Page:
Tag Archives: Freestyle Rap

A liberal feminist comedian, her beliefs about God and how she formed them

Consider this article written by a liberal ex-Catholic woman whose 7-year-old daughter is an atheist.

First the biography of the author:

Carolyn Castiglia is a New York-based comedian/writer wowing audiences with her stand-up and freestyle rap. You may recognize her hip-hop alter ego Miss CKC from Comedy Central, VH1 and MTV2. Carolyn’s web vids have been nominated for an ECNY Award and featured in two issues of EW magazine. She’s appeared in TONYThe NY PostThe Idiot’s Guide to Jokes and Life & Style. You can find Carolyn’s writing elsewhere online at MarieClaire.com and The Huffington Post.

Look at what she wrote:

I was raised Catholic, and like most people my age who were raised Catholic, I no longer attend church on Sundays. We’re “recovering Catholics.” That’s what so many of us call ourselves. We’re still disgusted with the Church for the way it covered up the sex abuse perpetrated against my generation and roll our eyes at the Church’s stance on things like abortion, gay marriage and women’s rights.

[…]I learned a lot about being a Good Person from the things I heard in church… I wanted to be a Good Person, not just because only Good People go to Heaven. I just liked the idea. The meek shall inherit the Earth. It sounded right. Somehow all this sh*t I’m swallowing now, it’s gonna pay off later.

I’m pretty much agnostic now (sometimes believing more strongly, other times thinking the concept of God is kind of a joke), but I value the way the idea of God has gotten me through the rough patches. And that has been the payoff. Somehow this notion that there is a giant man in the sky with long hair and a big robe who will hug you from heaven if you need it and carry you on the beach when you’ve had one too many wine coolers to walk without falling down and getting sand all up in your bikini has been very comforting to me. The image of Jesus but as God but totally as a bro (a homeboy, if you will), there’s something righteous about it, if you know what I mean.

But the way I imagine God has changed over the years — He’s gone from being a person, a man, to being more of a Thing, a notion. Goodness. The Oneness of the Universe. With something female in there. The energy that keeps the whole thing afloat. God as I know it now when I know it is kind of a cocktail made from a shot of Buddhism, a shot of feminist activism and a splash of ginger ale (because that, my friends, is something you can always count on).

Now the Christians who are reading this will be cringing because we know that these beliefs are not taken out of the Bible. She seems to be speaking more about her opinions rather than what is true. She doesn’t seem to be focused on finding truth, but more on being a “good person” and having God as a crutch to pull out if she falls down while pursuing her own plan.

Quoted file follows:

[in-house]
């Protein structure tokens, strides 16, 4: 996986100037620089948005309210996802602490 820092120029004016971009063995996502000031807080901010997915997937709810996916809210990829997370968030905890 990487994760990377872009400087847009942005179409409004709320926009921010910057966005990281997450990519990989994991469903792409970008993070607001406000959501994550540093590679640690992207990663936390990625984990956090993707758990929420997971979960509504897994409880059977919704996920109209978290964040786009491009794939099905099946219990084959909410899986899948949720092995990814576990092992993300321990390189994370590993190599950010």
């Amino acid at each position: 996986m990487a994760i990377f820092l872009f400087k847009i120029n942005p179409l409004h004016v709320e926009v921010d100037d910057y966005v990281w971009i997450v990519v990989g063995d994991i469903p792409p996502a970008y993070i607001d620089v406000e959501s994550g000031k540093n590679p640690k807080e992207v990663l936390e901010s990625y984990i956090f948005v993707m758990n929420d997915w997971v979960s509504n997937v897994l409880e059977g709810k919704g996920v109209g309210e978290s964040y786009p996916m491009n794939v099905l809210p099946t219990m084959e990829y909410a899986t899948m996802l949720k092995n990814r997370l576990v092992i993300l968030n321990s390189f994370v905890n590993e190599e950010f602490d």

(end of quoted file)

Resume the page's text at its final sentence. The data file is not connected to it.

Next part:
She’s wrong that “good people” go to Heaven. Only people who accept Jesus as their leader (Lord) and accept his death as a sacrifice for their rebellion against God (Savior) are resurrected to eternal life. If she is a relativist, then I guess what she means by being a “good person” is that she thinks of herself as good and that the people around her think of her as good. However, the main purpose of Christianity is not to be a good person, or to have people like you or to be happy and comforted.  The main goal of Christian living is to puzzle about the truth about God’s existence and character, and then to re-prioritize your life based on who Jesus is and what Jesus has done for us. So the focus in Christianity is on truth, and that’s what her church should have taught her from a young age. And we are the ones who must read the Bible, we must not rely on someone else to do it for us.

But there is more to her story – her child has been affected by her problematic views of Christianity and God.

She writes:

My daughter, on the other hand, at the ripe old age of 7, is convinced that there is no God. Not even a god. Yup, my kid’s an atheist. And she pretty much has been since she was 5.

It’s not for lack of exposure to God or god or even gods and spirituality, because she has attended Church and church and a UU “church” and it has made no impact. We’ve prayed together. I talk about God sometimes, in a good way. When I asked her recently why she doesn’t believe in God she told me, succinctly, “Because I know too much about science!”

Is it a good idea to take scientific advice from a 7-year-old child? I think that we should instead prefer to learn from scholars who research and debate issues in science and religion, and then teach the child based on what we have learned. This is why it was so important to emphasize how people arrive at true beliefs in the church. If she had done the work herself to arrive at true beliefs, then she would know what to say to her child’s presumptuousness.

More: